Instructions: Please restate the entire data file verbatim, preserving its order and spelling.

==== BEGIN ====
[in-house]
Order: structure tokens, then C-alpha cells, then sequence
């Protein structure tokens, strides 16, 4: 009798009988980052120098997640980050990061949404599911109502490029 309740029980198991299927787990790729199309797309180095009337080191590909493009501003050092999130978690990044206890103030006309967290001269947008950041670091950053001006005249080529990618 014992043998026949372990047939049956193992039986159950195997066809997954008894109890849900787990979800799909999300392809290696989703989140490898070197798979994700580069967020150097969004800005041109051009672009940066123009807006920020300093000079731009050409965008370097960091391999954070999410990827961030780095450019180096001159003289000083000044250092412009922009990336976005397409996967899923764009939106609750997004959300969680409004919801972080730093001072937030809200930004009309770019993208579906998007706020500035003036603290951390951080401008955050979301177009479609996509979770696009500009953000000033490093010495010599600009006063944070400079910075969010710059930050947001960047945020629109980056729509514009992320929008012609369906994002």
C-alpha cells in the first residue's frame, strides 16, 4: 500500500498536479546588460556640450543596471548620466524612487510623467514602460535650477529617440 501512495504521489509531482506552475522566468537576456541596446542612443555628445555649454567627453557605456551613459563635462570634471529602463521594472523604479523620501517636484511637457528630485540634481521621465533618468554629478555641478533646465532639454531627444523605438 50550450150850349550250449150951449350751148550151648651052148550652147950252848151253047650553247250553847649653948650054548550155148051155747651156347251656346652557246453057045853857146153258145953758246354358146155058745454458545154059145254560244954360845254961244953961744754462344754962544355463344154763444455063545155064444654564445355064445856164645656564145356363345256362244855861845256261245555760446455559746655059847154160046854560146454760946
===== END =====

[in-house]
Order: structure tokens, then C-alpha cells, then sequence
């Protein structure tokens, strides 16, 4: 009798009988980052120098997640980050990061949404599911109502490029 309740029980198991299927787990790729199309797309180095009337080191590909493009501003050092999130978690990044206890103030006309967290001269947008950041670091950053001006005249080529990618 014992043998026949372990047939049956193992039986159950195997066809997954008894109890849900787990979800799909999300392809290696989703989140490898070197798979994700580069967020150097969004800005041109051009672009940066123009807006920020300093000079731009050409965008370097960091391999954070999410990827961030780095450019180096001159003289000083000044250092412009922009990336976005397409996967899923764009939106609750997004959300969680409004919801972080730093001072937030809200930004009309770019993208579906998007706020500035003036603290951390951080401008955050979301177009479609996509979770696009500009953000000033490093010495010599600009006063944070400079910075969010710059930050947001960047945020629109980056729509514009992320929008012609369906994002």
C-alpha cells in the first residue's frame, strides 16, 4: 500500500498536479546588460556640450543596471548620466524612487510623467514602460535650477529617440 501512495504521489509531482506552475522566468537576456541596446542612443555628445555649454567627453557605456551613459563635462570634471529602463521594472523604479523620501517636484511637457528630485540634481521621465533618468554629478555641478533646465532639454531627444523605438 50550450150850349550250449150951449350751148550151648651052148550652147950252848151253047650553247250553847649653948650054548550155148051155747651156347251656346652557246453057045853857146153258145953758246354358146155058745454458545154059145254560244954360845254961244953961744754462344754962544355463344154763444455063545155064444654564445355064445856164645656564145356363345256362244855861845256261245555760446455559746655059847154160046854560146454760946